There will be at least two more books. In a perfect world, I would release the fourth book myself sometime in 2015 – and that’s my goal. If I’m lucky enough to find a home for my YA deuce, however, then I’ll need to prioritize that. While this might be disappointing to some Noon fans, I’m hoping you/they will understand why I would prioritize “guaranteed money in” (an advance) versus “initial money out” (self-pub).

That said, Noon fans are owed a bit more news than this. So what else can I share?

When I finished WHOJ, I was at a crossroads. I wasn’t even sure I wanted to continue the series. Some of you suggested that I write a novella to wrap things up. And this was a great suggestion. I love hearing from readers, especially readers who care enough about the series to share specific thoughts. But in for a penny, in for a pound and all that. When I started writing the series, I envisioned seven books. I’m not sure it will end up being as long as that, but a novella won’t give me enough room to tell what’s left to tell. So… my intent for now is to write two more.

What about Nightshade?

I haven’t forgotten about him and I hope you haven’t either. I’ve mentioned doing something with him for years. He is a great character with lots of potential. In 2015, readers will get either a short story or a novella, depending on how long it is when it’s done. Here’s the blurb:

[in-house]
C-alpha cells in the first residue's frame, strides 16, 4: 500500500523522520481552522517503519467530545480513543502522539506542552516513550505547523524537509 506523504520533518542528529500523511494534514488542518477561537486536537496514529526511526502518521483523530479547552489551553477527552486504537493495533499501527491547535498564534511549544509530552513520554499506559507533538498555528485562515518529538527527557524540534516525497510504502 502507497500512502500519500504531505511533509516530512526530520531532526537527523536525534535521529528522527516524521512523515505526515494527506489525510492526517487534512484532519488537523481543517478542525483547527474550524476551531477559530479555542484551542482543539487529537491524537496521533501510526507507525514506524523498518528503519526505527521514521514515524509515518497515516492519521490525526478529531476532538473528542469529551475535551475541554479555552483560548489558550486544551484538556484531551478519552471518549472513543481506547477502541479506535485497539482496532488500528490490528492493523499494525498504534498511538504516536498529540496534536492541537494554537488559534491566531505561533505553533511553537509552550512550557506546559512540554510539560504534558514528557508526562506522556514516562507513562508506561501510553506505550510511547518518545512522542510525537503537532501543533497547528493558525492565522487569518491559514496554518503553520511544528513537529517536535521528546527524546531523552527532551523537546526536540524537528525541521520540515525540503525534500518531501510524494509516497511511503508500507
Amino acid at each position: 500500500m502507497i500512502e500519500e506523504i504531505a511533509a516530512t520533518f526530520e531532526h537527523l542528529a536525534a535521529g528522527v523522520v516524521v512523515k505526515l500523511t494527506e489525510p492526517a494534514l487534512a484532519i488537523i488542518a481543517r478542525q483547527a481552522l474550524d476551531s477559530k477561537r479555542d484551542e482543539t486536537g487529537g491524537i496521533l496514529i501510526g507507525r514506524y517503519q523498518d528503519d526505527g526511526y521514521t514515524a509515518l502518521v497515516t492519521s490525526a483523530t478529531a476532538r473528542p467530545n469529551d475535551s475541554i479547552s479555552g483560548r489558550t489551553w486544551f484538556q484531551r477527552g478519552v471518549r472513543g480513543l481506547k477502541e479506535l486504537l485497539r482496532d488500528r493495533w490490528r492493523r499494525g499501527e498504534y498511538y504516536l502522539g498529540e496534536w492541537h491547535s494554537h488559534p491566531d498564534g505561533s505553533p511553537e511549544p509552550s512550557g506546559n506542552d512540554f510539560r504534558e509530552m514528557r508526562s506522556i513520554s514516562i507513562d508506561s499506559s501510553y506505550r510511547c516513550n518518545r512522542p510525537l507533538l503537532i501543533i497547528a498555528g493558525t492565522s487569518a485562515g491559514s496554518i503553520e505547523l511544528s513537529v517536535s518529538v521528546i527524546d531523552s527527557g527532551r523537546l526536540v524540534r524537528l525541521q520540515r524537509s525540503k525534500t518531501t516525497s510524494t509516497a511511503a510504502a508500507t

Nocturo “Nightshade” Onyx has the sinister looks of a Maegester but the soft, healing magic of a Mederi. Eighteen months ago he joined the progressive Demeter Tribe so that he could hone his skills. He now wields surgical scalpels, defensive daggers, and waxing magic with ease. But his greatest challenges are still to come: trapping an injured demon and capturing a young woman’s heart.

Aceraceae “Acer” Feldspar’s healing magic only works on one person: her. Losing her mother at the age of seven to a disease she couldn’t cure, she was determined to find a way to use her magic to help others. Now, at nineteen, Acer protects her tribe’s perimeter. But the intrusion of a scarlet augur – demon harbinger of passion, pain, and tumultuous change – threatens far more than Acer’s pride.





From SCARLET AUGUR, Chapter 1:

The blackbird lilies were well and truly black instead of their natural brilliant red. Every part of the flowers – leaves, stems, calyces, and corollas – seemed to thrum with dark waves of infrasound. But Night knew it was just the absence of color he was sensing rather than sound. These plants looked dead, which was extraordinary considering where they’d been cultivated: Demeter’s third largest greenhouse. Frowning, he set his watering can down amongst some martagons and crouched down for a closer look.

Nightshade’s given name – Nocturo Onyx – and his grim, foreboding looks belied his medic profession. Kneeling in the dirt between two wooden tables loaded with zinnias and orchids, he looked like a Haljan impossibility: the love child of bloodthirsty Bellona, Patron Demoness of War, and virile Vervactor, Patron Demon of the Plough. He wore a loose linen shirt, soiled with fresh dirt and rolled up at the sleeves, with a puce-colored kilt and filthy, steel-toed, worn leather boots. Strapped to his left arm and right leg were two small knives: the short, but deadly sharp, pugiones that many of Demeter’s Mederies carried.

The sun had barely begun to rise, but under the glass, it felt like midday. Night rubbed the back of his neck, which was already wet with sweat – Luck, how he hated the greenhouse! – and thought about what the blackening might mean.

The sweltering summer heat ruled out a furnace failure or frost as the cause.


Maybe. But if so, it was unlike any mold that Night had ever seen.